Methionine Oxidation, α-synuclein and Parkinson's Disease

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The aggregation of normally soluble α-synuclein in the dopaminergic neurons of the substantia nigra is a crucial step in the pathogenesis of Parkinson's disease. Oxidative stress is believed to be a contributing factor in this disorder. Because it lacks Trp and Cys residues, mild oxidation of α-synuclein in vitro with hydrogen peroxide selectively converts all four methionine residues to the corresponding sulfoxides. Both oxidized and non-oxidized α-synucleins have similar unfolded conformations; however, the fibrillation of α-synuclein at physiological pH is completely inhibited by methionine oxidation. The inhibition results from stabilization of soluble oligomers of Met-oxidized α-synuclein. Furthermore, the Met-oxidized protein also inhibits fibrillation of unmodified α-synuclein. The degree of inhibition of fibrillation by Met-oxidized α-synuclein is proportional to the number of oxidized methionines. However, the presence of metals can completely overcome the inhibition of fibrillation of the Met-oxidized α-synuclein. Since oligomers of aggregated α-synuclein may be cytotoxic, these findings indicate that both oxidative stress and environmental metal pollution could play an important role in the aggregation of α-synuclein, and hence possibly Parkinson's disease. In addition, if the level of Met-oxidized α-synuclein was under the control of methionine sulfoxide reductase (Msr), then this could also be factor in the disease.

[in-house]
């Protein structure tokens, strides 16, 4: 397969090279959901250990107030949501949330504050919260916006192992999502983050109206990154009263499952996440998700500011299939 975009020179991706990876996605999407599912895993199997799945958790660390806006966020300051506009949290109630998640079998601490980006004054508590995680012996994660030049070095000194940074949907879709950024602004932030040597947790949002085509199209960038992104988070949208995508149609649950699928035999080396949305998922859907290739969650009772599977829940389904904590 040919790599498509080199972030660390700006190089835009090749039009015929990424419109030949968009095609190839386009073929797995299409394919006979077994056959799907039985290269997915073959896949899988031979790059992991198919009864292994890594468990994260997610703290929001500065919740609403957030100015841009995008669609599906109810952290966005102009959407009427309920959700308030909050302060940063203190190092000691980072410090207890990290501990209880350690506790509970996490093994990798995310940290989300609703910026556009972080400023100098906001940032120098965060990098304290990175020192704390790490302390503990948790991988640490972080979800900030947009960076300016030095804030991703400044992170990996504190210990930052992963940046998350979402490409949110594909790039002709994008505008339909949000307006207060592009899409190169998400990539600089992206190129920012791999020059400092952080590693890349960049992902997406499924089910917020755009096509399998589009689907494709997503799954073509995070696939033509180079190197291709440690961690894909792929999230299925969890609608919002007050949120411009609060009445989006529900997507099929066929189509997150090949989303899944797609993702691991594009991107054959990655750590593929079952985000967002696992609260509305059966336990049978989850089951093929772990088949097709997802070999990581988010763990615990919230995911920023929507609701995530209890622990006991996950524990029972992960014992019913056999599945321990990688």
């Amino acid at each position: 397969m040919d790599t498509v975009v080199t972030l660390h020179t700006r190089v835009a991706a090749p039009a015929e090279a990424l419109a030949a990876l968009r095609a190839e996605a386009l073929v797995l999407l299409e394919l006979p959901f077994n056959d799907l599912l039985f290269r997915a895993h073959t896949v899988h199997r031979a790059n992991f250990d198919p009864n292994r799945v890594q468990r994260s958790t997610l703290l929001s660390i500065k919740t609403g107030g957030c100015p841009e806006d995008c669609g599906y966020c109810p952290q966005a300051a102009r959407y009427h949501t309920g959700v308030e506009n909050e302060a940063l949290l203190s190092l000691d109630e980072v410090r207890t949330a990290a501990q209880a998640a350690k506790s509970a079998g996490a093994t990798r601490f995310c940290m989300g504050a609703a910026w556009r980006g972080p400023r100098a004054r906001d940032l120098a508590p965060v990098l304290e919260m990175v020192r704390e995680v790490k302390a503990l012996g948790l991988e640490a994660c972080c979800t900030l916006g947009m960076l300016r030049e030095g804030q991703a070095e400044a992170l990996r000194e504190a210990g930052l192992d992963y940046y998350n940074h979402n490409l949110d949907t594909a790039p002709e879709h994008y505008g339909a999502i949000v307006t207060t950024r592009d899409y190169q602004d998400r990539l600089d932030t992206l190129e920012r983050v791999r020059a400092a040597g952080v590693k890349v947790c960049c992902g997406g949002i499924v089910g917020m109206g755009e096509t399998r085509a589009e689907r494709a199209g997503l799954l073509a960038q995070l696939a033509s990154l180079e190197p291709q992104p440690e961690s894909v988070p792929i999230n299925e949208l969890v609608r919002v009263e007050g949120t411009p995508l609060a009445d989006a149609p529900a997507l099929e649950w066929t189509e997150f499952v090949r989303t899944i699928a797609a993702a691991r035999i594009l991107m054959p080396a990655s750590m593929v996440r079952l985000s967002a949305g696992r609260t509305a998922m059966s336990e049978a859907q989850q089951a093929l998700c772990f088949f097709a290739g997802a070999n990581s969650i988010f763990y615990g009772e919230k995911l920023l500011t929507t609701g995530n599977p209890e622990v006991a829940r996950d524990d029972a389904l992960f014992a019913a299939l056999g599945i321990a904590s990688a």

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Biochimica et Biophysica Acta (BBA) - Proteins and Proteomics, v. 1703, issue 2, p. 157-169